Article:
Aaron Frankel, the acting teacher whom I’ve mentioned a few times (because he had all these neat little aphorisms that have stuck with me) used to quote Martha Graham: "Don't come on stage to give; come on stage to take!" It sounds selfish and egotistical, but what I understand it to mean, for an actor, is that you take in what the other actors are sending you, you let it inform your performance, and you respond to it. Then the other actors respond to what you send out in turn. The most difficult actors with whom I worked were the ones who came to the theater with their performances all canned and ready. They were all closed off. I couldn’t change their performance no matter what I did on stage with them--they just barreled through with their plan. I’d have no choice but to do the same thing, and then we no longer had a live play but a kind of live-action video game. If we did it well, maybe no one in the audience would notice, but it wasn’t any fun to do.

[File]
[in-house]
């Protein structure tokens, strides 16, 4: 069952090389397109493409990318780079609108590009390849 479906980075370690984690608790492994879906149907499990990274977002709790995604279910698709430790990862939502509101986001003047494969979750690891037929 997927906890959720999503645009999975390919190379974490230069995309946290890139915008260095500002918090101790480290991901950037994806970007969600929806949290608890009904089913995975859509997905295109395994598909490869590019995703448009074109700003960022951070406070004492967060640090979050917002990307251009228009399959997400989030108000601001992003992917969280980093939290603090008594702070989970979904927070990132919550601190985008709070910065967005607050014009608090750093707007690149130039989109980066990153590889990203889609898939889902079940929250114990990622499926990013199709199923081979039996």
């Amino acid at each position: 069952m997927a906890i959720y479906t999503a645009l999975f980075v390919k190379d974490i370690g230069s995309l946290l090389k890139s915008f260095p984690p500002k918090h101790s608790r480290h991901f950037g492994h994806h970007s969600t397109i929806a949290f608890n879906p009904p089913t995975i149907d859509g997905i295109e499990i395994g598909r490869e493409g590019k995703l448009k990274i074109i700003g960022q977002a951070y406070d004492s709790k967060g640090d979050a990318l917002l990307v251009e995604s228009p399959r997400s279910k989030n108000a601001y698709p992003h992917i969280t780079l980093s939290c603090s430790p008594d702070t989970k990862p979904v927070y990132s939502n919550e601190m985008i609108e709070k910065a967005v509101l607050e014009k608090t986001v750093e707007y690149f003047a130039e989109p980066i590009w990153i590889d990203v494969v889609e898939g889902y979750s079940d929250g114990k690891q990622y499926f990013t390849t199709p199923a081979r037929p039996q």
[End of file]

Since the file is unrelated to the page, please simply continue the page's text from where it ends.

Even if, as Kirk points out, you see two performances of a production with the same director and different actors, you can’t be sure whose contribution you’re witnessing. Sensitive directors will reconceive a character based on the contributions of an actor and rework the part even as the overall production concept remains essentially the same. Sometimes, the kit-and-kaboodle gets shifted because of the presence of new actors. If you read the re-reviews of continuing shows written when there’s been a cast change, you can sometimes see that old shows can learn new tricks. When Eileen Atkins replaced Cherry Jones as Sister Aloysius in Doubt, reviewers noted how different the play had become as a result of the new approach to the role. No one said that Atkins’s interpretation was better than Jones’s, but the difference was marked. It’s not really part of the same point, but now and then those changes can improve the production. Not too long ago, when the revival of Annie Get Your Gun was running on Broadway, Bernadette Peters (whom I saw do the role pre-Broadway in Washington a few months earlier) actually didn’t get such good notices. (Truth be told, she was a tad old for the part.) But when Reba McEntire replaced Peters, reviewers felt that McEntire suited the part better and the show was better for the change.